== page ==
Previous studies of the role of conserved sRNA sequences in M. jannaschii sRNP assembly focused on six mutant sRNAs (8): four sRNAs that each contain mutations in conserved GA dinucleotides in the asymmetric bulges of the k-turn or k-loop motifs in the sR8 sRNA (Figure 1B) and two constructs that each generate an sR8 sRNA halfmer, one that contains only the box C/D motif and the corresponding D guide sequence (C/D halfmer; Figure 1C) and one that contains only the box C′/D′ motif and both guide sequences (C′/D′ halfmer; Figure 1D). Biochemical studies of these sRNAs have shown that binding of L7Ae to the box C/D and box C′/D′ motifs can occur independently and that abrogation of L7Ae binding by mutating the tandem sheared GA base pairs of one motif does not interfere with binding of L7Ae to the other motif (8). Furthermore, Nop5 and fibrillarin can still be recruited into these RNPs, most likely through the L7Ae bound to the intact k-turn or k-loop (8). Surprisingly however, the RNPs were found to be strongly diminished in their catalytic activity as compared to sRNPs assembled with the WT sR8 sRNA (8).
In light of the newly proposed di-sRNP model, we re-examined the role of the sRNA interfaces in di-sRNP assembly using the previously described six mutant sRNAs, all of which would be predicted to disrupt the sRNA interface in the dimeric box C/D sRNP. Here we test the hypothesis that the previously described diminished catalytic activity of these mutant sRNPs is due to inefficient di-sRNP formation because the sRNA interface is compromised in these mutant sRNPs. We thus determine whether there is a structural explanation for the previously observed biochemical results.
To analyze the RNPs assembled with mutant sRNAs, we initially confirmed that all mutant sRNAs can indeed assemble as expected with all common box C/D proteins under our experimental conditions. Mutant sRNAs were assembled into box C/D sRNPs where the fibrillarin protein was tagged with the FLAG epitope. Immunoprecipitations with anti-FLAG antibody were analyzed for the presence of the protein components on SDS–PAGE by silver staining and for the sRNA component by northern blotting (Figure 2). We found efficient immunoprecipitation of all core proteins and each of the six mutant sRNAs in reactions containing all sRNP components but not in control reactions lacking one sRNP component. This indicated that all mutant sRNAs could still assemble into an RNP. These results are consistent with previous observations by Tran et al. where it was shown that all mutant sRNAs assemble into RNPs by electrophoretic gel mobility shift assays (8). However, neither our assay nor theirs provides information on the size of the assembled RNPs and the stoichiometry of their components, and hence it remains unresolved whether the assembled sRNPs consisting of mutant sRNAs form di-sRNPs similar in architecture to WT sRNPs.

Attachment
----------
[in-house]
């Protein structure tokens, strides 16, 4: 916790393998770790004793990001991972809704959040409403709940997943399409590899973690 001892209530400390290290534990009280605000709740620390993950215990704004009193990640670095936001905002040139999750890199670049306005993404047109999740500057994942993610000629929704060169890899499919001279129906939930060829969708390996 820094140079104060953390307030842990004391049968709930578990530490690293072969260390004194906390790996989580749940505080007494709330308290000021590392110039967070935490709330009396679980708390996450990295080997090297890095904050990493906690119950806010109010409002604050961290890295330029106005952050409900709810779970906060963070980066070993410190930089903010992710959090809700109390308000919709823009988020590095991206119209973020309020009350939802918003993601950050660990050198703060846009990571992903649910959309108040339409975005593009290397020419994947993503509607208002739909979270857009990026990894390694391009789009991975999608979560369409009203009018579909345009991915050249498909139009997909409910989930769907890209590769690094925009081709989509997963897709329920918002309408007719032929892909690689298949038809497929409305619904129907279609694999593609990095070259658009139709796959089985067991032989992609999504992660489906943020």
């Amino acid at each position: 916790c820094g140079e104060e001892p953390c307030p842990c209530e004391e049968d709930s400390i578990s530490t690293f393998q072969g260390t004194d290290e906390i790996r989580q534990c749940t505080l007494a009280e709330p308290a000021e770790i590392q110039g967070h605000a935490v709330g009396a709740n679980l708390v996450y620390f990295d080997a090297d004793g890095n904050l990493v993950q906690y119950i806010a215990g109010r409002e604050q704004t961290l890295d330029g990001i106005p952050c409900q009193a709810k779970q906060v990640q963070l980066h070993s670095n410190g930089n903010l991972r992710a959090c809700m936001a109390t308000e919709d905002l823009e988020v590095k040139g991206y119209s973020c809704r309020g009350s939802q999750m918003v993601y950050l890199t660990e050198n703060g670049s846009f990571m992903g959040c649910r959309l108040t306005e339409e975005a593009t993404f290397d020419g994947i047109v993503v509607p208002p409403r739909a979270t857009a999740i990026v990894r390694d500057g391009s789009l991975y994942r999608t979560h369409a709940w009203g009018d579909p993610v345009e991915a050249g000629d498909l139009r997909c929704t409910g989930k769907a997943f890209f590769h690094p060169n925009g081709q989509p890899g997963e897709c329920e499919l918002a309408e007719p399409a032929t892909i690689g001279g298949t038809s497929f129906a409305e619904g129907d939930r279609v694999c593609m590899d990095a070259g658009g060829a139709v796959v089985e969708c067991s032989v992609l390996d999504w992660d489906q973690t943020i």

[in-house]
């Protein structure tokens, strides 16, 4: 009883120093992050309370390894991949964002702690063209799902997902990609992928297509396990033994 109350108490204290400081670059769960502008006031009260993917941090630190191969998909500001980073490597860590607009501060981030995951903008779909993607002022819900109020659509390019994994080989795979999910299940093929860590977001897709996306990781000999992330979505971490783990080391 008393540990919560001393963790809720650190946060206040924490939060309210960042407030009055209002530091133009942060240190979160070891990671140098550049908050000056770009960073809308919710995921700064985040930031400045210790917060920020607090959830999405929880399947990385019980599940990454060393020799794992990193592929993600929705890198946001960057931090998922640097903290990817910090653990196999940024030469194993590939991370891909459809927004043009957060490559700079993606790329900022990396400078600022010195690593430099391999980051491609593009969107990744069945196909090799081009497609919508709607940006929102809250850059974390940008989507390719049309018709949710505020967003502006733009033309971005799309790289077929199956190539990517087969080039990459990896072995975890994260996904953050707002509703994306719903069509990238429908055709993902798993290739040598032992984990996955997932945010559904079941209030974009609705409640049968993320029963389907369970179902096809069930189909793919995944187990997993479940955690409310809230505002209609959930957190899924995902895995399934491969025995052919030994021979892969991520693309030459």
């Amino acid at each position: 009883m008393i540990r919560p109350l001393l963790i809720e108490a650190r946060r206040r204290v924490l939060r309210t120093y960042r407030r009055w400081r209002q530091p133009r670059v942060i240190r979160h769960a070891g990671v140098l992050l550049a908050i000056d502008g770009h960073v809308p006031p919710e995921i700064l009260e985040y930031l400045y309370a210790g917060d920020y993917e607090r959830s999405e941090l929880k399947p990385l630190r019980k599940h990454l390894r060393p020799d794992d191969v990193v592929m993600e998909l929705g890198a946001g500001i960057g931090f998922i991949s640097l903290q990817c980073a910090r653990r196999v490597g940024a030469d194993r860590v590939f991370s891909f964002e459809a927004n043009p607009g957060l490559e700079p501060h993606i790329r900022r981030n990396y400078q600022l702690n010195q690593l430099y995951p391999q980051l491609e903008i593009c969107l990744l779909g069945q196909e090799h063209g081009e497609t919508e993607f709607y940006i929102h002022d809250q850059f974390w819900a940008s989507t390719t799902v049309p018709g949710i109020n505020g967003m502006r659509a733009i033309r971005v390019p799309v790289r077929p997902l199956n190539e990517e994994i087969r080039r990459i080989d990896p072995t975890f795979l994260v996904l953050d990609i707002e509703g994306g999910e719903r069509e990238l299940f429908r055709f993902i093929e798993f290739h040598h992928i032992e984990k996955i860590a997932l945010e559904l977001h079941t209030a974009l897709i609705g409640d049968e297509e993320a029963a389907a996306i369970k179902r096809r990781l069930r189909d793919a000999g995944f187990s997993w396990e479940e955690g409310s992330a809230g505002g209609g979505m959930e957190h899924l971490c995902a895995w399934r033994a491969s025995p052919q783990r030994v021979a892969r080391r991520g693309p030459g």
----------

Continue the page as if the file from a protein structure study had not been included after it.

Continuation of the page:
To investigate the mutant RNPs in more detail and to obtain information on their sizes, we subjected them to glycerol gradient centrifugation. Di-sRNPs assembled with unmutated sR8 sRNA migrated around peak fraction 10 (Figure 3A) (14). In contrast, peak fractions of the components of sRNPs assembled with any of the sRNAs containing mutations in conserved sequence elements, or with halfmer RNAs, were shifted towards the top of the gradient, suggesting smaller complexes different from the di-sRNP (Figure 3B–G). These results could reflect either instability of the initially assembled di-sRNPs during the extensive time required for glycerol gradient centrifugation or a decrease in the efficiency of di-sRNP assembly.